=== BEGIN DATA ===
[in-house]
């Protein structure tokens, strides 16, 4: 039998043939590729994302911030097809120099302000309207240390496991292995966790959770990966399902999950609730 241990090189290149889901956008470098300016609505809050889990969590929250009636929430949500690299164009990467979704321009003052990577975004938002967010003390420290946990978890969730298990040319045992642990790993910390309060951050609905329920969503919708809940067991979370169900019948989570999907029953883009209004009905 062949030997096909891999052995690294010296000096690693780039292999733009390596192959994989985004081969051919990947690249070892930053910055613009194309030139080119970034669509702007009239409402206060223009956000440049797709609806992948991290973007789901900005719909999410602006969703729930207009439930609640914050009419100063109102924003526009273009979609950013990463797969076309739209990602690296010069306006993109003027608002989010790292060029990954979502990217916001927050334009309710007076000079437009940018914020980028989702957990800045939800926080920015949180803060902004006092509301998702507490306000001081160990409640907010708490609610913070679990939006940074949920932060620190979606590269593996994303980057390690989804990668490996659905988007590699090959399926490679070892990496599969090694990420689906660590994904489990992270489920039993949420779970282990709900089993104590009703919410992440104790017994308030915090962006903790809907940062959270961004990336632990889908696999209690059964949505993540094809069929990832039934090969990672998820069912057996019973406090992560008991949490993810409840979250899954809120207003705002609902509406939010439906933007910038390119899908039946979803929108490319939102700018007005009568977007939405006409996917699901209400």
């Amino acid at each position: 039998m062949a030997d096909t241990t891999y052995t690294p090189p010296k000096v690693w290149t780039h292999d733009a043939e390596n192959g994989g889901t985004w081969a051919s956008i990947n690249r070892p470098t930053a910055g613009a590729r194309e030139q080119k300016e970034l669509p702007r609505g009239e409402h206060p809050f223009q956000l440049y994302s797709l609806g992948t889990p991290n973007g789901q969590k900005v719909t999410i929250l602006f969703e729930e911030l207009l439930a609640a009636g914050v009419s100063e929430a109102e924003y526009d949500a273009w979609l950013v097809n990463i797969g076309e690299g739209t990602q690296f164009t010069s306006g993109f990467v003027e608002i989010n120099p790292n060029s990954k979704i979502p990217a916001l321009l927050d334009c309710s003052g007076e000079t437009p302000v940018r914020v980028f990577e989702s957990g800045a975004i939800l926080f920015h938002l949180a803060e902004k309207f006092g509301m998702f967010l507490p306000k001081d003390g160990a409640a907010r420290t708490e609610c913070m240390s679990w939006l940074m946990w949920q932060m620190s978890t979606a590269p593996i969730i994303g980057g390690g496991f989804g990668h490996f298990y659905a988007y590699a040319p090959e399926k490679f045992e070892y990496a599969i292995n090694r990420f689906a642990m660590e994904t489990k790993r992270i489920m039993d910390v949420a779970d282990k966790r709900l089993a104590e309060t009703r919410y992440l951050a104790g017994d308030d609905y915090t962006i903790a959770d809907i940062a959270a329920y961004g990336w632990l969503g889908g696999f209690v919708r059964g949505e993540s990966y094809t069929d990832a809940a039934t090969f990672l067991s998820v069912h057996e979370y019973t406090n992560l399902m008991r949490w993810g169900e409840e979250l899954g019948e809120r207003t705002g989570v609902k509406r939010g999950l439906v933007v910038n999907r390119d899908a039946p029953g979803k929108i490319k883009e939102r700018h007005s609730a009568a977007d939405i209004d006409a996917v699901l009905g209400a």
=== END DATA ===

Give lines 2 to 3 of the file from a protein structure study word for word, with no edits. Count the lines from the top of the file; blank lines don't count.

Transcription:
């Protein structure tokens, strides 16, 4: 039998043939590729994302911030097809120099302000309207240390496991292995966790959770990966399902999950609730 241990090189290149889901956008470098300016609505809050889990969590929250009636929430949500690299164009990467979704321009003052990577975004938002967010003390420290946990978890969730298990040319045992642990790993910390309060951050609905329920969503919708809940067991979370169900019948989570999907029953883009209004009905 062949030997096909891999052995690294010296000096690693780039292999733009390596192959994989985004081969051919990947690249070892930053910055613009194309030139080119970034669509702007009239409402206060223009956000440049797709609806992948991290973007789901900005719909999410602006969703729930207009439930609640914050009419100063109102924003526009273009979609950013990463797969076309739209990602690296010069306006993109003027608002989010790292060029990954979502990217916001927050334009309710007076000079437009940018914020980028989702957990800045939800926080920015949180803060902004006092509301998702507490306000001081160990409640907010708490609610913070679990939006940074949920932060620190979606590269593996994303980057390690989804990668490996659905988007590699090959399926490679070892990496599969090694990420689906660590994904489990992270489920039993949420779970282990709900089993104590009703919410992440104790017994308030915090962006903790809907940062959270961004990336632990889908696999209690059964949505993540094809069929990832039934090969990672998820069912057996019973406090992560008991949490993810409840979250899954809120207003705002609902509406939010439906933007910038390119899908039946979803929108490319939102700018007005009568977007939405006409996917699901209400």
């Amino acid at each position: 039998m062949a030997d096909t241990t891999y052995t690294p090189p010296k000096v690693w290149t780039h292999d733009a043939e390596n192959g994989g889901t985004w081969a051919s956008i990947n690249r070892p470098t930053a910055g613009a590729r194309e030139q080119k300016e970034l669509p702007r609505g009239e409402h206060p809050f223009q956000l440049y994302s797709l609806g992948t889990p991290n973007g789901q969590k900005v719909t999410i929250l602006f969703e729930e911030l207009l439930a609640a009636g914050v009419s100063e929430a109102e924003y526009d949500a273009w979609l950013v097809n990463i797969g076309e690299g739209t990602q690296f164009t010069s306006g993109f990467v003027e608002i989010n120099p790292n060029s990954k979704i979502p990217a916001l321009l927050d334009c309710s003052g007076e000079t437009p302000v940018r914020v980028f990577e989702s957990g800045a975004i939800l926080f920015h938002l949180a803060e902004k309207f006092g509301m998702f967010l507490p306000k001081d003390g160990a409640a907010r420290t708490e609610c913070m240390s679990w939006l940074m946990w949920q932060m620190s978890t979606a590269p593996i969730i994303g980057g390690g496991f989804g990668h490996f298990y659905a988007y590699a040319p090959e399926k490679f045992e070892y990496a599969i292995n090694r990420f689906a642990m660590e994904t489990k790993r992270i489920m039993d910390v949420a779970d282990k966790r709900l089993a104590e309060t009703r919410y992440l951050a104790g017994d308030d609905y915090t962006i903790a959770d809907i940062a959270a329920y961004g990336w632990l969503g889908g696999f209690v919708r059964g949505e993540s990966y094809t069929d990832a809940a039934t090969f990672l067991s998820v069912h057996e979370y019973t406090n992560l399902m008991r949490w993810g169900e409840e979250l899954g019948e809120r207003t705002g989570v609902k509406r939010g999950l439906v933007v910038n999907r390119d899908a039946p029953g979803k929108i490319k883009e939102r700018h007005s609730a009568a977007d939405i209004d006409a996917v699901l009905g209400a």